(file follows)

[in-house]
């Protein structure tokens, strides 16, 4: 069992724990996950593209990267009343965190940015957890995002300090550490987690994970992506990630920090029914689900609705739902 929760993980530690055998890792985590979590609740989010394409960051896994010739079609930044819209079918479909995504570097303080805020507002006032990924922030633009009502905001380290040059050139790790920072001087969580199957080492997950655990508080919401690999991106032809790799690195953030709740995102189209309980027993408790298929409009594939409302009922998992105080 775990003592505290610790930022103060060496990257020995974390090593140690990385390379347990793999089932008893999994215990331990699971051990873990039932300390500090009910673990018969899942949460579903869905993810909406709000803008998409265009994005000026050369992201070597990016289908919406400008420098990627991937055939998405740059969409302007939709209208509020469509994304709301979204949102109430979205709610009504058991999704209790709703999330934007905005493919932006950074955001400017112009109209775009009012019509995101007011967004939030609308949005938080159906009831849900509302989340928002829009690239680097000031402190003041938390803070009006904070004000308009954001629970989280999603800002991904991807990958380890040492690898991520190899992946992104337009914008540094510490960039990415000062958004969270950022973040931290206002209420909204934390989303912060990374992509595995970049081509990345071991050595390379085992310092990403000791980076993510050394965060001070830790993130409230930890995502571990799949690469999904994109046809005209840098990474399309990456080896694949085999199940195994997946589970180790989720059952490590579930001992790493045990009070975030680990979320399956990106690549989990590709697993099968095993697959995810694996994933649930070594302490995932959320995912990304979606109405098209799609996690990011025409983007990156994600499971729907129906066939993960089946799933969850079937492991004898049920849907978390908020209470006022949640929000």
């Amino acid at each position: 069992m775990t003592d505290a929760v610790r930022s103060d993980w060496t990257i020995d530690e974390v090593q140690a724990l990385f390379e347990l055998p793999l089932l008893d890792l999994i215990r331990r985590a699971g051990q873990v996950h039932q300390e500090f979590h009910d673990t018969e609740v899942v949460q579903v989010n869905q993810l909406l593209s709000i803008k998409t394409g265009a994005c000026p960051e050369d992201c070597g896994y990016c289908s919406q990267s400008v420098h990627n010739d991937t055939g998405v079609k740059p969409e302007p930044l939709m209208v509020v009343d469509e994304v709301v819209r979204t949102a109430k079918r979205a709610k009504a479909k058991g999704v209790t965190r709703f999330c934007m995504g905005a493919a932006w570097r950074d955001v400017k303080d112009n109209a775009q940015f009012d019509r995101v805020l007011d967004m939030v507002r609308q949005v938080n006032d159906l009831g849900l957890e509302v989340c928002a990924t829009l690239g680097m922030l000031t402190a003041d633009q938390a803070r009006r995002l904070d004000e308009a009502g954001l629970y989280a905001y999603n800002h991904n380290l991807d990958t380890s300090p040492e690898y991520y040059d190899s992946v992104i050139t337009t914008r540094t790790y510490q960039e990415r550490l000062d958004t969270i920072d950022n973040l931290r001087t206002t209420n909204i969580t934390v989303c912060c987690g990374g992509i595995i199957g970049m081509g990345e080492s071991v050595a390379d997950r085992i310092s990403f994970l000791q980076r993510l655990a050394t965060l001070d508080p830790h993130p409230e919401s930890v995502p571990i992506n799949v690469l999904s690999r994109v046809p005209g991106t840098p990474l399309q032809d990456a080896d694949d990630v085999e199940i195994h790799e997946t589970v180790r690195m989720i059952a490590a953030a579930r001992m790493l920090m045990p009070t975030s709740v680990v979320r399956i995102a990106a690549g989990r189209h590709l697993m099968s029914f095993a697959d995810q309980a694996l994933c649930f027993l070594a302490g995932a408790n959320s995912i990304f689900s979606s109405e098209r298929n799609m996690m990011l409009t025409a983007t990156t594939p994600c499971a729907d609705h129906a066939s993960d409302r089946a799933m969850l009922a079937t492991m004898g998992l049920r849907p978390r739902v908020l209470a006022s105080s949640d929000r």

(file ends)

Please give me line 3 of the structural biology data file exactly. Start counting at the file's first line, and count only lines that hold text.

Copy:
């Amino acid at each position: 069992m775990t003592d505290a929760v610790r930022s103060d993980w060496t990257i020995d530690e974390v090593q140690a724990l990385f390379e347990l055998p793999l089932l008893d890792l999994i215990r331990r985590a699971g051990q873990v996950h039932q300390e500090f979590h009910d673990t018969e609740v899942v949460q579903v989010n869905q993810l909406l593209s709000i803008k998409t394409g265009a994005c000026p960051e050369d992201c070597g896994y990016c289908s919406q990267s400008v420098h990627n010739d991937t055939g998405v079609k740059p969409e302007p930044l939709m209208v509020v009343d469509e994304v709301v819209r979204t949102a109430k079918r979205a709610k009504a479909k058991g999704v209790t965190r709703f999330c934007m995504g905005a493919a932006w570097r950074d955001v400017k303080d112009n109209a775009q940015f009012d019509r995101v805020l007011d967004m939030v507002r609308q949005v938080n006032d159906l009831g849900l957890e509302v989340c928002a990924t829009l690239g680097m922030l000031t402190a003041d633009q938390a803070r009006r995002l904070d004000e308009a009502g954001l629970y989280a905001y999603n800002h991904n380290l991807d990958t380890s300090p040492e690898y991520y040059d190899s992946v992104i050139t337009t914008r540094t790790y510490q960039e990415r550490l000062d958004t969270i920072d950022n973040l931290r001087t206002t209420n909204i969580t934390v989303c912060c987690g990374g992509i595995i199957g970049m081509g990345e080492s071991v050595a390379d997950r085992i310092s990403f994970l000791q980076r993510l655990a050394t965060l001070d508080p830790h993130p409230e919401s930890v995502p571990i992506n799949v690469l999904s690999r994109v046809p005209g991106t840098p990474l399309q032809d990456a080896d694949d990630v085999e199940i195994h790799e997946t589970v180790r690195m989720i059952a490590a953030a579930r001992m790493l920090m045990p009070t975030s709740v680990v979320r399956i995102a990106a690549g989990r189209h590709l697993m099968s029914f095993a697959d995810q309980a694996l994933c649930f027993l070594a302490g995932a408790n959320s995912i990304f689900s979606s109405e098209r298929n799609m996690m990011l409009t025409a983007t990156t594939p994600c499971a729907d609705h129906a066939s993960d409302r089946a799933m969850l009922a079937t492991m004898g998992l049920r849907p978390r739902v908020l209470a006022s105080s949640d929000r």